A woman who agreed to have a child with her lesbian partner, but split up with the mother before the baby's birth, cannot be forced to pay child support, the state's highest court ruled Wednesday.

The split ruling by the Supreme Judicial Court — which legalized gay marriage in a landmark ruling last year — comes in the case of a Hampshire County lesbian couple, identified in court documents as "T.F." and "B.L.," who lived together from 1996 to 2000.

B.L. at first resisted T.F.'s wishes to have a child, but later changed her mind.

The couple broke up after T.F. got pregnant by artificial insemination. After the baby was born, T.F. sued her former partner for child support. A Probate and Family Court judge turned to the state Appeals Court, which in turned passed the case the case up to the Supreme Judicial Court.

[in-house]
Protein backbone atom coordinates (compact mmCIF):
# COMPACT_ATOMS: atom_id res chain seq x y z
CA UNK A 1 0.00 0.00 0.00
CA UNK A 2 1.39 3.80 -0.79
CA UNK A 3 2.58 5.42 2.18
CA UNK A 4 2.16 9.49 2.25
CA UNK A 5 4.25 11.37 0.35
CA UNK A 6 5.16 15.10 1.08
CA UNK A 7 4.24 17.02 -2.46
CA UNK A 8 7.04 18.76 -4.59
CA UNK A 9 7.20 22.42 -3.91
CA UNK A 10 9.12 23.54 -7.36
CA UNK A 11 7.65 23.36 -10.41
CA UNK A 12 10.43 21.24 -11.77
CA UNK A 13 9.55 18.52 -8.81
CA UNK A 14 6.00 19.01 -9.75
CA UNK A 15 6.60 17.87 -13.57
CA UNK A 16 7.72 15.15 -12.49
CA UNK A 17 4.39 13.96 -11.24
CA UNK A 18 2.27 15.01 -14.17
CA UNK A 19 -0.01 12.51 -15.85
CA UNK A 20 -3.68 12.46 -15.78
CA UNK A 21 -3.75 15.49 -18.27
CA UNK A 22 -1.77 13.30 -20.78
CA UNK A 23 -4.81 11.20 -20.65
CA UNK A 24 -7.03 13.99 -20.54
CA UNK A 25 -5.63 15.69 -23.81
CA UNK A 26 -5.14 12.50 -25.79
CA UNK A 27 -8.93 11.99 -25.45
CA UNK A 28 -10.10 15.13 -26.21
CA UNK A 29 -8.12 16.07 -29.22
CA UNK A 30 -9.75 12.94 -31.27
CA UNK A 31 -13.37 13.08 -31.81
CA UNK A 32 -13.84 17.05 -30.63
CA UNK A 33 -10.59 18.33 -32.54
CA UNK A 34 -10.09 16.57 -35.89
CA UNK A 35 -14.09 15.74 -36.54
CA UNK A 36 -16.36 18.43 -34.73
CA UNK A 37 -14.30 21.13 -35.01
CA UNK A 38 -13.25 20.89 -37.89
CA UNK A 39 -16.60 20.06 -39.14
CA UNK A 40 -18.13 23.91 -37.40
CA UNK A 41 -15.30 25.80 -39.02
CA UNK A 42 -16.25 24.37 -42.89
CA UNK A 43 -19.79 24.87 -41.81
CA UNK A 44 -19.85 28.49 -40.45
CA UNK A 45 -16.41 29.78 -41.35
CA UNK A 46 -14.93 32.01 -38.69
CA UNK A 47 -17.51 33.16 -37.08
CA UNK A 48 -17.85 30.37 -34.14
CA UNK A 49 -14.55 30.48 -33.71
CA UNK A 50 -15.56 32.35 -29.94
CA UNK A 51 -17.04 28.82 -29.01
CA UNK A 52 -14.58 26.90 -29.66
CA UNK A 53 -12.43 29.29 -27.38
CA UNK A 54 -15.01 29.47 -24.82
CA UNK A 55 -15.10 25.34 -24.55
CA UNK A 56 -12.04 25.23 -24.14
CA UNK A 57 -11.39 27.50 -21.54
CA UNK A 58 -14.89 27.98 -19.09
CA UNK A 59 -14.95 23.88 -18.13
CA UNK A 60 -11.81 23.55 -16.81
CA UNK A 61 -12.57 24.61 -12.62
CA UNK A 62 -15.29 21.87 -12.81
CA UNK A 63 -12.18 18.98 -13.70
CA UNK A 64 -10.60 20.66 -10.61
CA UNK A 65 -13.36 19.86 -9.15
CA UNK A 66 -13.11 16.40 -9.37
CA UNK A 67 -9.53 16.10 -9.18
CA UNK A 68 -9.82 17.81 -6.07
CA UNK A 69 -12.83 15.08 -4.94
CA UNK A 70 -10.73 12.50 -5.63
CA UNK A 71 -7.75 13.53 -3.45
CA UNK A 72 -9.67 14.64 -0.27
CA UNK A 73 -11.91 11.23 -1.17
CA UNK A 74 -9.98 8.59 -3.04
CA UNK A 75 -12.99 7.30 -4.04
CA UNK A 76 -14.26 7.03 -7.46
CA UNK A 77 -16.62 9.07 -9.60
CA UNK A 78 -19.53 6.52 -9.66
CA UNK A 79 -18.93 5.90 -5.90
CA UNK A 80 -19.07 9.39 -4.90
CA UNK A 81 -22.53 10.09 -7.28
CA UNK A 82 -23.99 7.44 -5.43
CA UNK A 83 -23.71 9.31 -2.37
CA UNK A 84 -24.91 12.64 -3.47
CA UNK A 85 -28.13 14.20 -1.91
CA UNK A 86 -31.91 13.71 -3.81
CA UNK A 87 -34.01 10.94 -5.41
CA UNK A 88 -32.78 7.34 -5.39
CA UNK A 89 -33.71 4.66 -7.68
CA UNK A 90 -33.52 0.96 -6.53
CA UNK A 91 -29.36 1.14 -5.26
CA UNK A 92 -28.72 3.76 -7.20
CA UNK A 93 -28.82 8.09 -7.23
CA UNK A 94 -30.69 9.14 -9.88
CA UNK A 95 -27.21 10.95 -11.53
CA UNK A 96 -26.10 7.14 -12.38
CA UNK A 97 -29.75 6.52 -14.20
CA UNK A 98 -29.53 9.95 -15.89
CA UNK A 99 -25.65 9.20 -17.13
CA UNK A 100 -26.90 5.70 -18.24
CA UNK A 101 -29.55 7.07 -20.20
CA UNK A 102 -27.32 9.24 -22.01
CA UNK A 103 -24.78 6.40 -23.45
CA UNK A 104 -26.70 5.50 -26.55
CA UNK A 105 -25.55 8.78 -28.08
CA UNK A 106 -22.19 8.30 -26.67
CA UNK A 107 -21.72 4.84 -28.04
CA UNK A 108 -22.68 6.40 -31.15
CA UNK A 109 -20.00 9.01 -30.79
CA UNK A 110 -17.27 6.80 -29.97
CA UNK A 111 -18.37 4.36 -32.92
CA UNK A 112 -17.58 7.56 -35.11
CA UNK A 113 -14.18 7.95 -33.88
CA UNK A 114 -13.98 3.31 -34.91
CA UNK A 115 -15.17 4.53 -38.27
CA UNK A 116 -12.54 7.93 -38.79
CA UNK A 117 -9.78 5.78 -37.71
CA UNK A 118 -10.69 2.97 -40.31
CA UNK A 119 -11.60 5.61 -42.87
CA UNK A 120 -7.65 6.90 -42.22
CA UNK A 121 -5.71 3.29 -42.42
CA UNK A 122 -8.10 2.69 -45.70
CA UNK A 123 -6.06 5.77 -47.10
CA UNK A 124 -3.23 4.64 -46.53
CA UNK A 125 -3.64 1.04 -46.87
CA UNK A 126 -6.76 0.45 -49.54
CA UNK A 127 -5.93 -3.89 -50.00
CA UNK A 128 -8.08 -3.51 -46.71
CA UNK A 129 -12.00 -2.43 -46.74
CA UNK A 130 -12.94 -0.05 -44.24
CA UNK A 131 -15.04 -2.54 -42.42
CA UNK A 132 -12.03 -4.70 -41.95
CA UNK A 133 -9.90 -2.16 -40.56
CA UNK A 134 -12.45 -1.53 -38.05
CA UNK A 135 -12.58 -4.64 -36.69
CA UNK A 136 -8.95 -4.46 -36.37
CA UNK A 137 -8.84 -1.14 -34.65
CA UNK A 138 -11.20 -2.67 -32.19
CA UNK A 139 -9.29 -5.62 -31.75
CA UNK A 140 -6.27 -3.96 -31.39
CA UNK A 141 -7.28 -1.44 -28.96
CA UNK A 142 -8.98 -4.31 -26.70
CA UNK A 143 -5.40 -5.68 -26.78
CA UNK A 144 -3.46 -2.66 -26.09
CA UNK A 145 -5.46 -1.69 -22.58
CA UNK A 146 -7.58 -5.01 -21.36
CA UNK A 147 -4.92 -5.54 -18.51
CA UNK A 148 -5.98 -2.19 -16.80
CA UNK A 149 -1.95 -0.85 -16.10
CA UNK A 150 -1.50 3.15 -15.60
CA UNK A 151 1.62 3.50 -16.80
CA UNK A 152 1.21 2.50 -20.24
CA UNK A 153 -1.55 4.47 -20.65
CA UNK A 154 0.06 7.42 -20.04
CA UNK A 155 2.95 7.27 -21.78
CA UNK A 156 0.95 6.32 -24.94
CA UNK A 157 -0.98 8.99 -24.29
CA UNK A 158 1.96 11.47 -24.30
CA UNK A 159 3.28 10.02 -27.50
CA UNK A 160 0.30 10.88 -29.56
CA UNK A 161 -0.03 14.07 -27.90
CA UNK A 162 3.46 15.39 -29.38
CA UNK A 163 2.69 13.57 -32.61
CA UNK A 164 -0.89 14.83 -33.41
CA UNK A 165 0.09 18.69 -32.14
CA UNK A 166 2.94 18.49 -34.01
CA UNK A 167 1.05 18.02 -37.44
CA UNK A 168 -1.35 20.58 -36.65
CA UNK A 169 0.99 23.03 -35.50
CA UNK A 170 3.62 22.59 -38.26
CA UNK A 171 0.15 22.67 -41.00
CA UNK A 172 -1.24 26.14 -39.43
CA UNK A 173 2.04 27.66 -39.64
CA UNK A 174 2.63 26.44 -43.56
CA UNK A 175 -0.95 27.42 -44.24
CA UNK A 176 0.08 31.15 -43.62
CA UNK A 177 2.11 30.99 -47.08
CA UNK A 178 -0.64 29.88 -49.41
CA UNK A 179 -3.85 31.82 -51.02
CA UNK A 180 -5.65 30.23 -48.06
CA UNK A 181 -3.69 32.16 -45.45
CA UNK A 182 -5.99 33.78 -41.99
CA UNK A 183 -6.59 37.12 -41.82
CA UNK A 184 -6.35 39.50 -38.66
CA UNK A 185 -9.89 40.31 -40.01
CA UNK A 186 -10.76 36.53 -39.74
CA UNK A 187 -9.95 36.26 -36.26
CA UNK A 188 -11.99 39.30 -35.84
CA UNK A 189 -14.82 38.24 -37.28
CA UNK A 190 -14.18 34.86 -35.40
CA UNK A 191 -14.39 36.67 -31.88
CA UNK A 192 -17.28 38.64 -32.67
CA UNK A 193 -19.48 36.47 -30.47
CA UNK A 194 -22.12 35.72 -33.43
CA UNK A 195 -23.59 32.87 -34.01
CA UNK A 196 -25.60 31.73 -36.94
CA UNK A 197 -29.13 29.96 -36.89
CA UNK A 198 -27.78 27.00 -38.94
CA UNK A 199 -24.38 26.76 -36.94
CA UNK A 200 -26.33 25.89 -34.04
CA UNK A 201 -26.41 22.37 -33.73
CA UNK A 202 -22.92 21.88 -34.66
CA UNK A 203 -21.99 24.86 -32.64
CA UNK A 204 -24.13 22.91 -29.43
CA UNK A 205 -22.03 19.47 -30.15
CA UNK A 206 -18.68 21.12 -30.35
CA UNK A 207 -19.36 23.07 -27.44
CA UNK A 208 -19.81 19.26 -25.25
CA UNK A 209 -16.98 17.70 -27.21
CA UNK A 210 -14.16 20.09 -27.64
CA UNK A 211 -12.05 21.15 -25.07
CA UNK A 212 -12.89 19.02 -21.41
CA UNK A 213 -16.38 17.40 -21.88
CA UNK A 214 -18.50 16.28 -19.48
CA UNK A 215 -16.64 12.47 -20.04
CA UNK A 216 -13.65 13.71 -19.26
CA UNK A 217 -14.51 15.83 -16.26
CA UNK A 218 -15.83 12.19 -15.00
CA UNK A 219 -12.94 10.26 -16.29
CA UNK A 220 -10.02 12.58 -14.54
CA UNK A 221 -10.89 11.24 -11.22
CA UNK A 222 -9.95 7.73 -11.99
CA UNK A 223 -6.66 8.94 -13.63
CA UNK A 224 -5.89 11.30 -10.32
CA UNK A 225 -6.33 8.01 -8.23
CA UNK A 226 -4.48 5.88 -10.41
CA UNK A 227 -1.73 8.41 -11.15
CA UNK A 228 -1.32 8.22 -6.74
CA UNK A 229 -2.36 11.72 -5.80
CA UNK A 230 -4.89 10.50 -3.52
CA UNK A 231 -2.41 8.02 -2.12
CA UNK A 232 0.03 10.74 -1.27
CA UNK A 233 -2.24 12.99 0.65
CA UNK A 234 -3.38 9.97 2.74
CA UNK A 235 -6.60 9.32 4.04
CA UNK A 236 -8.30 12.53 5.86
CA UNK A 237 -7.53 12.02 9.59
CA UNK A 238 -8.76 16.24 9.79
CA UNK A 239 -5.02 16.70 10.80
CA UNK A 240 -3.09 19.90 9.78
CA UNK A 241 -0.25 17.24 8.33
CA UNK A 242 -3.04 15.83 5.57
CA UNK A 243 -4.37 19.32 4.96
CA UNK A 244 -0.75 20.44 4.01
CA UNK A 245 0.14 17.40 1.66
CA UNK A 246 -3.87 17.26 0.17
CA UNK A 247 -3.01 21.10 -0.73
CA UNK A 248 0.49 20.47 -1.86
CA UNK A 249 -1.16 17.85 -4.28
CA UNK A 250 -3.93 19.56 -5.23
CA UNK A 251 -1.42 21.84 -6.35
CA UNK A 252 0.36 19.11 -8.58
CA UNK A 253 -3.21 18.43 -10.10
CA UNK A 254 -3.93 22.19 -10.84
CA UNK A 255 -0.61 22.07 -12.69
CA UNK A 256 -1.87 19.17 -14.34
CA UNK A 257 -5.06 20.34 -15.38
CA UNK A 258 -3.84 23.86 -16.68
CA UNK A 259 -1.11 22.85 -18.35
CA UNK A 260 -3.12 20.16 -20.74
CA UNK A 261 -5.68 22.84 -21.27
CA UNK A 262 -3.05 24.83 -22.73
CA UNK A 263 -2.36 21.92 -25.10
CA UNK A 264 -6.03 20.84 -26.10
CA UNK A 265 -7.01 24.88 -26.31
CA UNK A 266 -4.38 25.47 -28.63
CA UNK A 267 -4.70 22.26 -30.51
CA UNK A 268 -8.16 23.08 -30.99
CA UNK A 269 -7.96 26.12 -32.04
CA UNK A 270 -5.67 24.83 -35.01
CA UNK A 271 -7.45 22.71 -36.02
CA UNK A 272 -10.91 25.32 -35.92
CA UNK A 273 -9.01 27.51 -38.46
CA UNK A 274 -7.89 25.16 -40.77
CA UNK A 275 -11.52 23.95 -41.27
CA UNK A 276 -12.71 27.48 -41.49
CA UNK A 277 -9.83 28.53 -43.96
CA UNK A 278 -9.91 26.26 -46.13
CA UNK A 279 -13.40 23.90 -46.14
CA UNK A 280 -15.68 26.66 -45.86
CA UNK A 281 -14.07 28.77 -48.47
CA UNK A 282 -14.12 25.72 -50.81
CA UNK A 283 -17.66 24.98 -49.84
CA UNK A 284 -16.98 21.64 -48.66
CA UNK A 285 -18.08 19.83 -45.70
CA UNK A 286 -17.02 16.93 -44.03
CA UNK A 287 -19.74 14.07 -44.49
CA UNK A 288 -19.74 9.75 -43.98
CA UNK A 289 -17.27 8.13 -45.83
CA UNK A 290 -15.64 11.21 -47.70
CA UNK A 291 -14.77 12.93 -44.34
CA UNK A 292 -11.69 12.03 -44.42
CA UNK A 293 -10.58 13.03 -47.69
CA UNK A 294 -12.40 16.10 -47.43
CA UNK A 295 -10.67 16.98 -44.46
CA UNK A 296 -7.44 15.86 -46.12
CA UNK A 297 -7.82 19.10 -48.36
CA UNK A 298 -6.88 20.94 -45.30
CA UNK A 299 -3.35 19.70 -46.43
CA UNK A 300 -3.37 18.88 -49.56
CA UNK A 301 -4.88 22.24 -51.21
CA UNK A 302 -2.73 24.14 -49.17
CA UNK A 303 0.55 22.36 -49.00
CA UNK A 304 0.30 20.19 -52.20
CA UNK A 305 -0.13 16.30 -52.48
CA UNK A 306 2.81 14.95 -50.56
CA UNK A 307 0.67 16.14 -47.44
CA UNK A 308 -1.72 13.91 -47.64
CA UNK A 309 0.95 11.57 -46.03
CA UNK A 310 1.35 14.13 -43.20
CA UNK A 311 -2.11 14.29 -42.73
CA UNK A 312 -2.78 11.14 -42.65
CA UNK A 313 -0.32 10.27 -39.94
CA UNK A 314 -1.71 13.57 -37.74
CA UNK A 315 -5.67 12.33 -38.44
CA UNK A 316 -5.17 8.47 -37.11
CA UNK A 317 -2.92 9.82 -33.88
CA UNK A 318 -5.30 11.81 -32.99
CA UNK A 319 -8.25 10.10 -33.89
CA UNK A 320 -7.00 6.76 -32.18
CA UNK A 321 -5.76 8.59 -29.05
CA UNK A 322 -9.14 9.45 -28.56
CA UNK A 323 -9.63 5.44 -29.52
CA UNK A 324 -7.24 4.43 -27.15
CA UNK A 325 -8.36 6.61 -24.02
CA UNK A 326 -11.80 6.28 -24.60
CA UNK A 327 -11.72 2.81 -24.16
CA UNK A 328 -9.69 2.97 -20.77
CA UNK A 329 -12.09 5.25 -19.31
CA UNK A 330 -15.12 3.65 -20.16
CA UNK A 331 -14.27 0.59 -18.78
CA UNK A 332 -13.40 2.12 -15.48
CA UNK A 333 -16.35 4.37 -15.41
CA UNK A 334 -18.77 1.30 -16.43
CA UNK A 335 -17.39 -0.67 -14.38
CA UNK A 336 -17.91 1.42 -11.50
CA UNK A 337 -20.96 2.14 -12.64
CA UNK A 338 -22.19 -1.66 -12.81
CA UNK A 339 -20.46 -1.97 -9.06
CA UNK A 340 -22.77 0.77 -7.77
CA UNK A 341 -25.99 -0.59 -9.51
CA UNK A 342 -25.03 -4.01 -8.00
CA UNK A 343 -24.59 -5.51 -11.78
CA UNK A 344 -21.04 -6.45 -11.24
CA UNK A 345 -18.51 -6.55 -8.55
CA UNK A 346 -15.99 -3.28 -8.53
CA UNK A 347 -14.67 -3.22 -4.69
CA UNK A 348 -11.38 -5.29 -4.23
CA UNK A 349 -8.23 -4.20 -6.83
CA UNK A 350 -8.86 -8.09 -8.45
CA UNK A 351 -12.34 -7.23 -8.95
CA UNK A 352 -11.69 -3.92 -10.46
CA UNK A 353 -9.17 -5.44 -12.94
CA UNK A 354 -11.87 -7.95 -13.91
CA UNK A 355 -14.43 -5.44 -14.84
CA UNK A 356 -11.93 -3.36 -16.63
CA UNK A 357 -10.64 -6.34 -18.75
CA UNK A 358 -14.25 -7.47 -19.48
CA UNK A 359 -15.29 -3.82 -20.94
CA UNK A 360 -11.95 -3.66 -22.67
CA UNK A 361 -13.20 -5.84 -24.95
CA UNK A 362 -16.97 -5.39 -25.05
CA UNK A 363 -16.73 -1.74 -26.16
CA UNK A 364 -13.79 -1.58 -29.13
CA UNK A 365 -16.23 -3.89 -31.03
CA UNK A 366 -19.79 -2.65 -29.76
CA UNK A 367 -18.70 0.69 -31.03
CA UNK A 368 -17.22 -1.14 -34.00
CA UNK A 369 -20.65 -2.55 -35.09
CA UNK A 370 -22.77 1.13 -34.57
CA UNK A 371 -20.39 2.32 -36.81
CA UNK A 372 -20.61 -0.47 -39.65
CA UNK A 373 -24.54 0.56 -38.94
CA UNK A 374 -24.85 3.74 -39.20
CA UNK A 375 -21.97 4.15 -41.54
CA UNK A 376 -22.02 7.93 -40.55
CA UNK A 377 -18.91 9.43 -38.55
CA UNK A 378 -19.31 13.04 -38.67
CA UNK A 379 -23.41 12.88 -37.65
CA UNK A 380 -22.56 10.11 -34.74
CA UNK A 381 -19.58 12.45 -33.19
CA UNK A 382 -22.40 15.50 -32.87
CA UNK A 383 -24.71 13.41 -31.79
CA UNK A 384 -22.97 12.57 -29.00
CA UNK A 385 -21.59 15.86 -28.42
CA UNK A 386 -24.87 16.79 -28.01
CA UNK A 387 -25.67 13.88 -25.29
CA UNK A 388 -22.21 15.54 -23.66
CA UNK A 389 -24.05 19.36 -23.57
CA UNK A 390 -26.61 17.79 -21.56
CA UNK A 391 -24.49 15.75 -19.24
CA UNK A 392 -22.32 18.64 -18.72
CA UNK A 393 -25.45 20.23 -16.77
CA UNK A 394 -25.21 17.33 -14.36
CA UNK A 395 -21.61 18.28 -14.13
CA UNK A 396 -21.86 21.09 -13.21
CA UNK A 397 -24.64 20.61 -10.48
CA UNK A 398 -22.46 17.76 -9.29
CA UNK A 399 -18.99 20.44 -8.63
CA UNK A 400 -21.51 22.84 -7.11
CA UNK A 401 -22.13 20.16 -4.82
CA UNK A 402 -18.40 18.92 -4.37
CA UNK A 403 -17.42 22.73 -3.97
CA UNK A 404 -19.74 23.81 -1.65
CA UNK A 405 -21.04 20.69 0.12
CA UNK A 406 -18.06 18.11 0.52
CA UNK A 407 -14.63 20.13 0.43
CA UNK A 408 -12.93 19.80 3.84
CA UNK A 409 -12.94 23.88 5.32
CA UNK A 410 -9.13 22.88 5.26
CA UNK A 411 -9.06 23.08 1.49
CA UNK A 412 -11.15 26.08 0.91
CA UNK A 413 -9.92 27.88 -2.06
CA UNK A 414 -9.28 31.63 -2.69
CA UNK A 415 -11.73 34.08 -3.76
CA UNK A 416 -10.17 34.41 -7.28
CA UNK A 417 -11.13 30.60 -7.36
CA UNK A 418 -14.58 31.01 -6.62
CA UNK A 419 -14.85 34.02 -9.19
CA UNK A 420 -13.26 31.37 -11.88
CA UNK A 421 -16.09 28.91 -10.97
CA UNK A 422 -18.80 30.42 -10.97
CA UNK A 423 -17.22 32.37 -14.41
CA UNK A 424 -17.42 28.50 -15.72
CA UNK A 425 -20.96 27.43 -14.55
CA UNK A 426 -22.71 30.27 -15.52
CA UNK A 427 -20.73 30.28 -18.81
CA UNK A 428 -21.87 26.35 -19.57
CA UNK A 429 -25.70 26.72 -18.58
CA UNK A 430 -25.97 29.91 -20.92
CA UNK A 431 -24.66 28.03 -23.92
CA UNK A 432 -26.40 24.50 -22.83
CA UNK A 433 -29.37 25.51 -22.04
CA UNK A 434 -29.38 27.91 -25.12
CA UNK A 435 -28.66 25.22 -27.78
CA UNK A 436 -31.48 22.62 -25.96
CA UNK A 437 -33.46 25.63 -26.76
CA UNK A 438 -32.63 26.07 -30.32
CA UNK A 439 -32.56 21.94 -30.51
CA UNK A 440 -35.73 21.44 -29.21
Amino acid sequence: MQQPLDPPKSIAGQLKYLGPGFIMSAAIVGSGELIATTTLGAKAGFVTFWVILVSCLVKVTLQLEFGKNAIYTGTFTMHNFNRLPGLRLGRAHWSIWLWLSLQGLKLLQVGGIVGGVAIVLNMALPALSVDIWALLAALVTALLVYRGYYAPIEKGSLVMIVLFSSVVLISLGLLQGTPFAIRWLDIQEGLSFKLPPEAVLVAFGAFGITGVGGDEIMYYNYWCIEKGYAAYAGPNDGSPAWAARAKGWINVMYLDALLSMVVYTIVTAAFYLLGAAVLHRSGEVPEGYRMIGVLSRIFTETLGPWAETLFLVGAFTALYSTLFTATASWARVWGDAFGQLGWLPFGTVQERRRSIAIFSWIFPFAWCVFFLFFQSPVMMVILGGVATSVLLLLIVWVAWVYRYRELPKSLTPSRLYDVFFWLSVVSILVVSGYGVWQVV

Associate Justice Judith A. Cowin wrote that the informal agreement between the two women to have a child together did not constitute an enforceable contract, and B.L. can't be forced to pay child support.

Three justices — including Chief Justice Margaret Marshall (search), who wrote the ruling legalizing same-sex marriage (search ) in Massachusetts — disagreed with the majority conclusion, saying that the implied contract between the woman is enforceable.

"The child may have been abandoned by the defendant, but he should not be abandoned by the court," Justice John M. Greaney (search ) wrote in the dissent.